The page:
August 14th, 2004

Its proving to be a very hard task, aligning the interferometer. I cannot figure out which beam is cockeyed. So to solve this problem I got a bucket of Liquid Nitrogen. I put it in a coffee can and tried to use the vapor to see the beam. I could see the beam, but it is still not aligned. This afternoon I'm going to try to align the laser and the interferometer without any aides.

August 13th, 2004

My head is throbbing right now. I really do not know why. I have made a lot of progress on my project this week. I built the setup, now all that is needed is alignment. The beam from the HeNe laser is allowed to expand for about a meter before it passes through the forked grating, where an array of optical vorices present themselves. They are then reflected into the first beamsplitter in the Mach Zehnder Interferometer. Before passing through the beamsplitter, though, the array of vortices is filtered such that only one order passes through. In the arms of the Interferometer, the beams are rotated such that there is an angle difference between the two beams of 180 degrees. Now, when the recombine, the interfere, constructively or destructively depending upon their lvalue. If l is even the beams interfere constructively because they are completely in phase even with a 180 degree rotation. If l is odd, however, they are completely out of phase with each other and therefore destructively intefere. In this manner, different orders of Laguerre Gaussian Modes behave differently in the interferometer. My major problem at the moment is alignment. I need to align them pefectely so that the two beams are completely colinear. The slightest deviation can cause a problem.

August 9th, 2004

The lab seems empty today. Friday, I started to set up. Since I do not have so many resources, I am planning to build 2 interferometers that are fixed. I also think I may build one interferometer on a movable platform, or something of that sort, so that I can move it around to different locations. That way, I should be able to predict where each order of the Laguerre Gaussian mode would go in the sorting scheme.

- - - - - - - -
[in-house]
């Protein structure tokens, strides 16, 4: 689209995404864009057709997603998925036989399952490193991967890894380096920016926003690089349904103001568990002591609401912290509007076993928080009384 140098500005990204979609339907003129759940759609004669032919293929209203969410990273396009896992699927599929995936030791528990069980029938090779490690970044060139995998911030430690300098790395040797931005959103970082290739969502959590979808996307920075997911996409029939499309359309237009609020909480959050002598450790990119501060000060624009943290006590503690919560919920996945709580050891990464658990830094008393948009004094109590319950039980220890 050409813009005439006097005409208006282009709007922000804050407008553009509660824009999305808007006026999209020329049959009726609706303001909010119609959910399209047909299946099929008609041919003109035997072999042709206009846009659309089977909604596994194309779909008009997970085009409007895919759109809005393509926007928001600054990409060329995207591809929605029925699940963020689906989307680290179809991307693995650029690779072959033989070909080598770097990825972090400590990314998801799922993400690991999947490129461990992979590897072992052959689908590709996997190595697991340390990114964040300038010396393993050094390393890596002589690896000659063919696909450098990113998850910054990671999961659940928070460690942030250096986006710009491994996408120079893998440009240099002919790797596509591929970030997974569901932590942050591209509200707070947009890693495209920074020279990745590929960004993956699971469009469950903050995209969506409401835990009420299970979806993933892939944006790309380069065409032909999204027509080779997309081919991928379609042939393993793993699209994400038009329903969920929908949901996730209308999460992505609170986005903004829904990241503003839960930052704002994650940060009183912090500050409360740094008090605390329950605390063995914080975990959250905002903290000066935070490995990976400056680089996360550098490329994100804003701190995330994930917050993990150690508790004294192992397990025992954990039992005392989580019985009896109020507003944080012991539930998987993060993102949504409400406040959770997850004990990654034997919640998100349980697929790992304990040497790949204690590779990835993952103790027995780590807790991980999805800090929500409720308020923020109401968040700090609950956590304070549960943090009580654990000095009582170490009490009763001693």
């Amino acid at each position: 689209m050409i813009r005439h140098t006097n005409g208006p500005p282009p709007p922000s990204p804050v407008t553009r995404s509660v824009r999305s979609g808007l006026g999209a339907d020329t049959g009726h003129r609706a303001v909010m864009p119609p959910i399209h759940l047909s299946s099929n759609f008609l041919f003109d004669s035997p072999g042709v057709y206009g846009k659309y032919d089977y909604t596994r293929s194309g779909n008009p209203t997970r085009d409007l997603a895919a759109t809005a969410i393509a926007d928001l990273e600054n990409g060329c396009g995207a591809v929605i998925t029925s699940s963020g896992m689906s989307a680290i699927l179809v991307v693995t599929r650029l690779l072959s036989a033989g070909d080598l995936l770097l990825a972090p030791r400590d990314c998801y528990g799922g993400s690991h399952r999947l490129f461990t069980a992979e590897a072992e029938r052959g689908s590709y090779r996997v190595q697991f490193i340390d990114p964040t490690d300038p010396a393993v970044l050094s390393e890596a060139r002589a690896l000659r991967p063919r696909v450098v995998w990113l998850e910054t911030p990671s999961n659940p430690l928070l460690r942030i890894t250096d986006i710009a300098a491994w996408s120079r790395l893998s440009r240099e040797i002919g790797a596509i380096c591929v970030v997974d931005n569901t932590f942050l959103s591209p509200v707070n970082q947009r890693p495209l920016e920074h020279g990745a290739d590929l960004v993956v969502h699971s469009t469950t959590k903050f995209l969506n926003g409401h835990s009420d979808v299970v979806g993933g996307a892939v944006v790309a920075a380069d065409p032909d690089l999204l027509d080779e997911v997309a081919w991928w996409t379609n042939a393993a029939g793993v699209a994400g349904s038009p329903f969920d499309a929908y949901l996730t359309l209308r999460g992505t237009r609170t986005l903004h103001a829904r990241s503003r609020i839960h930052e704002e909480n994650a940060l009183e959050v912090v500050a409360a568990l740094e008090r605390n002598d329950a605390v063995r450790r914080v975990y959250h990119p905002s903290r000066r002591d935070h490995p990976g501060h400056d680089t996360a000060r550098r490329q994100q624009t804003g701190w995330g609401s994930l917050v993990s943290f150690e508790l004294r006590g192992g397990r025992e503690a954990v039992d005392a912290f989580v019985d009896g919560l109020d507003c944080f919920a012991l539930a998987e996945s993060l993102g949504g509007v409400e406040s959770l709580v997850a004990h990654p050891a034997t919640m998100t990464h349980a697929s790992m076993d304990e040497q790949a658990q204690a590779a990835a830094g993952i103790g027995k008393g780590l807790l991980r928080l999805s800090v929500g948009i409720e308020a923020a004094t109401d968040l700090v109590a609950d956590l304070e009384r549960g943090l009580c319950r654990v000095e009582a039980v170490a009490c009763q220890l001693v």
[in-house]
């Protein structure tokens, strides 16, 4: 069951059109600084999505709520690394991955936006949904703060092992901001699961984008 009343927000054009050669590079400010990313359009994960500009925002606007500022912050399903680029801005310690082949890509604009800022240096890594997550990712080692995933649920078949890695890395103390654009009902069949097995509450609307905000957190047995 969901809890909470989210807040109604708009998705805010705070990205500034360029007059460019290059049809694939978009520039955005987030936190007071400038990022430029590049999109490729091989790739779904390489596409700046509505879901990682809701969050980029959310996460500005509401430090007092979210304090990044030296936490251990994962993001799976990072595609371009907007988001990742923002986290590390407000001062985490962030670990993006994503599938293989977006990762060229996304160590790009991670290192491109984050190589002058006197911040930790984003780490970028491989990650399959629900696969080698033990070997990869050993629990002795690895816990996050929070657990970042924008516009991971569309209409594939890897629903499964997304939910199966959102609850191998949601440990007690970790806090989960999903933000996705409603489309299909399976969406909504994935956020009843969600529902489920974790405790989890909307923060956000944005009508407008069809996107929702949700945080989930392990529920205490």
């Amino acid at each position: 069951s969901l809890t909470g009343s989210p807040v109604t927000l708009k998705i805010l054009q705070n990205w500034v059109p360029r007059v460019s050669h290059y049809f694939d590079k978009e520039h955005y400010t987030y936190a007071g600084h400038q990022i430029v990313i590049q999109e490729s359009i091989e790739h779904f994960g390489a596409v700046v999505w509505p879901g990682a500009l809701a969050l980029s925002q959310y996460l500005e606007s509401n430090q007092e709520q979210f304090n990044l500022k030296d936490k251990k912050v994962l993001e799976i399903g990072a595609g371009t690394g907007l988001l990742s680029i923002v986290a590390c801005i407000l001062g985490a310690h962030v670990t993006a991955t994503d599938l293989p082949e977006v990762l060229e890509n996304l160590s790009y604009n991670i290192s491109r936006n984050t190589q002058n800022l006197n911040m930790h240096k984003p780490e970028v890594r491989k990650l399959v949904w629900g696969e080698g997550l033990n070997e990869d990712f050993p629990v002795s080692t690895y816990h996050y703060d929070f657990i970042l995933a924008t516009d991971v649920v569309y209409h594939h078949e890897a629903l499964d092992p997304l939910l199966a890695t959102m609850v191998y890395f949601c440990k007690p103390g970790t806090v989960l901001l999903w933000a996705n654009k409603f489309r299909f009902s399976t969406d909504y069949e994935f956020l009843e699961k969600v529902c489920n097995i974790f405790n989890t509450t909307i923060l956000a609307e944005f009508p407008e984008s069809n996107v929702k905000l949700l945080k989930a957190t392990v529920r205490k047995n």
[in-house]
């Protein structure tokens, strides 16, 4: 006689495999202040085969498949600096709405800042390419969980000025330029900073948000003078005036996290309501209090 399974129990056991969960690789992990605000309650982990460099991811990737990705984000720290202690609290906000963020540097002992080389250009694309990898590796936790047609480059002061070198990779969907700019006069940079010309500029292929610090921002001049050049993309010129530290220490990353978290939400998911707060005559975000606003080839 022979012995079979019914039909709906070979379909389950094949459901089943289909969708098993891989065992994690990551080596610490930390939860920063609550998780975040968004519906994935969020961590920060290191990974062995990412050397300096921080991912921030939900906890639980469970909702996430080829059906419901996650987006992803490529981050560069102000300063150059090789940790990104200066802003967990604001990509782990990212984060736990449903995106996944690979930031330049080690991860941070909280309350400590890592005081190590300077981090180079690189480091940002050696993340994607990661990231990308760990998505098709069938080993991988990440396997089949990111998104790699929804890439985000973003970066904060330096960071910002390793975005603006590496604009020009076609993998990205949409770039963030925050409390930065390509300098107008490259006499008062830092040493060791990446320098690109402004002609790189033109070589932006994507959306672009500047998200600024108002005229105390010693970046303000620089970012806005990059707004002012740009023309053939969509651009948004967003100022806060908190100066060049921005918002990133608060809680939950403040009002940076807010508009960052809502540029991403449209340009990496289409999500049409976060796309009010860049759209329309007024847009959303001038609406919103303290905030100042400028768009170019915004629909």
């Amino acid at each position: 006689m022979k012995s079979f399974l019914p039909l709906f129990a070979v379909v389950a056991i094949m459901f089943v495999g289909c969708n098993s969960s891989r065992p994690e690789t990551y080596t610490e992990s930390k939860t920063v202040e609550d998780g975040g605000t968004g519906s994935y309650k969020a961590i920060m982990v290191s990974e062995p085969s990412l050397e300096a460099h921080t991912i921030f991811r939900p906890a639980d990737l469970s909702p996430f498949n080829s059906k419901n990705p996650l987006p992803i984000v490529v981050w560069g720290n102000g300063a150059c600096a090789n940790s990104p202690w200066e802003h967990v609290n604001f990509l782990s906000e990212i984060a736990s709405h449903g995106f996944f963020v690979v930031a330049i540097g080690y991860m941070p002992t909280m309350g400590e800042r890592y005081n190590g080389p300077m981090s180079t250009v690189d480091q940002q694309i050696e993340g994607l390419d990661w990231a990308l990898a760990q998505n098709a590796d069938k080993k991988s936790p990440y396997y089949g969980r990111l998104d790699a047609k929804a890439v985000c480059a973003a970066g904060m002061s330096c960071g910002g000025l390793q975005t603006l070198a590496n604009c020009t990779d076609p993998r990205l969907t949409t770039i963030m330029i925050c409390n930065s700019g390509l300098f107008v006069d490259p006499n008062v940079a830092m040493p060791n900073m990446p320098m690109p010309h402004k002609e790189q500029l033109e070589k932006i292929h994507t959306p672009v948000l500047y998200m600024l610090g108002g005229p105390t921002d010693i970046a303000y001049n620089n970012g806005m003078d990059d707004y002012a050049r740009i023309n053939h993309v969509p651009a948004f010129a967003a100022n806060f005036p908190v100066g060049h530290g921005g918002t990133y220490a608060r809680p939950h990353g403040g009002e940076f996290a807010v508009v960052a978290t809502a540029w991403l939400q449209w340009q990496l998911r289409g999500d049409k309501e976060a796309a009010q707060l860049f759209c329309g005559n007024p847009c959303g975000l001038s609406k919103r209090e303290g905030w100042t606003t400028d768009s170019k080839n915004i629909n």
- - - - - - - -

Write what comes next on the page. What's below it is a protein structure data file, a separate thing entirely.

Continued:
August 4th, 2004

This journal updating is no longer weekly. It is sporadic, at best. I spent the morning preparing for the Simons tour. After lunch, I read in the Feynman Lectures about vector calculus. It helped me broaden my understanding of the "del" and the paraxial wave equation. I am planning to ask Dr. Noe about the beam splitters and prisms tommorow, so that hopefully I can begin 'constructing' my sorter. I also found a neat site with all of George Sudarshan (a friend and the discoverer/theorizer of the tachyon) publications on it!

Here it is

August 2nd, 2004

I spent last week reading more about LG modes and their role in my project. I am planning to build a device which will sort a beam of photons based on their orbital angular momenta. In an LG mode, the orbital angular momentum is quantized in l units of h "bar." Using this information and a cascade of Mach-Zehnder interferometers I am planning to sort the beam. The basic principle that I am working off of is that a beam with an even l, when rotated, will interfere constructively with the non-rotated beam. However an a beam with an odd l value, when rotated will interfere destructively with the original beam. Right now, I am concentrating on producing the beam which I plan to send through the cascade of interferometers. I am planning to use the open cavity HeNe laser and place a cross-hair in the cavity so that the laser would oscillate in high order HG modes, which I would then convert to LG modes using a mode converter. If that works, which I hope it will, I plan to start the construction of the beam sorter.